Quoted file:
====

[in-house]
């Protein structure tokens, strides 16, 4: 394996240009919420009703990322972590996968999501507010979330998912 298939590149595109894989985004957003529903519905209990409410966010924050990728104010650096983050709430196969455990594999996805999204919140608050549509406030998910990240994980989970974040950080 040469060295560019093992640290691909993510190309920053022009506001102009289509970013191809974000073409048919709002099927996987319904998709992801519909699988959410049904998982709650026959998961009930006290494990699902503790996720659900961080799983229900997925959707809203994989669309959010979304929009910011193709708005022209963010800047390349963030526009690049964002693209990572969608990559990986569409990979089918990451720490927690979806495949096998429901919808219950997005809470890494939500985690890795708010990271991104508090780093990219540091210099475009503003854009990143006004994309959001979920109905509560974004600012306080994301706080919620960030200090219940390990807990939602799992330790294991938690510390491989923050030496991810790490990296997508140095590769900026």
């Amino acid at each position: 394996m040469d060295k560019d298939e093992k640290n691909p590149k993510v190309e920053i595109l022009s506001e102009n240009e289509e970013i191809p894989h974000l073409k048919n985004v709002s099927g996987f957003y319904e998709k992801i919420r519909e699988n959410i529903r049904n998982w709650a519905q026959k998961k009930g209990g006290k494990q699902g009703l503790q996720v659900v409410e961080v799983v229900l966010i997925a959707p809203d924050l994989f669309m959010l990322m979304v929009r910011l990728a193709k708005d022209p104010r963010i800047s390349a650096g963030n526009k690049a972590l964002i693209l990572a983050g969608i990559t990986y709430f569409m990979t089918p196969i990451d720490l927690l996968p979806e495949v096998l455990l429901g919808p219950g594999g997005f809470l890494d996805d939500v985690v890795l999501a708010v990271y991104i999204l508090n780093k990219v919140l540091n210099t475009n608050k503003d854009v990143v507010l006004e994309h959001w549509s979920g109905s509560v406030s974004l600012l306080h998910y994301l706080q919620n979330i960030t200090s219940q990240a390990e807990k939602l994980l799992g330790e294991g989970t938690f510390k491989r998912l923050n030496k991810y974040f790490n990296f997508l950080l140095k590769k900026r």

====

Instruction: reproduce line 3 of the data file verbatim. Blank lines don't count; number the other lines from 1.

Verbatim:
């Amino acid at each position: 394996m040469d060295k560019d298939e093992k640290n691909p590149k993510v190309e920053i595109l022009s506001e102009n240009e289509e970013i191809p894989h974000l073409k048919n985004v709002s099927g996987f957003y319904e998709k992801i919420r519909e699988n959410i529903r049904n998982w709650a519905q026959k998961k009930g209990g006290k494990q699902g009703l503790q996720v659900v409410e961080v799983v229900l966010i997925a959707p809203d924050l994989f669309m959010l990322m979304v929009r910011l990728a193709k708005d022209p104010r963010i800047s390349a650096g963030n526009k690049a972590l964002i693209l990572a983050g969608i990559t990986y709430f569409m990979t089918p196969i990451d720490l927690l996968p979806e495949v096998l455990l429901g919808p219950g594999g997005f809470l890494d996805d939500v985690v890795l999501a708010v990271y991104i999204l508090n780093k990219v919140l540091n210099t475009n608050k503003d854009v990143v507010l006004e994309h959001w549509s979920g109905s509560v406030s974004l600012l306080h998910y994301l706080q919620n979330i960030t200090s219940q990240a390990e807990k939602l994980l799992g330790e294991g989970t938690f510390k491989r998912l923050n030496k991810y974040f790490n990296f997508l950080l140095k590769k900026r």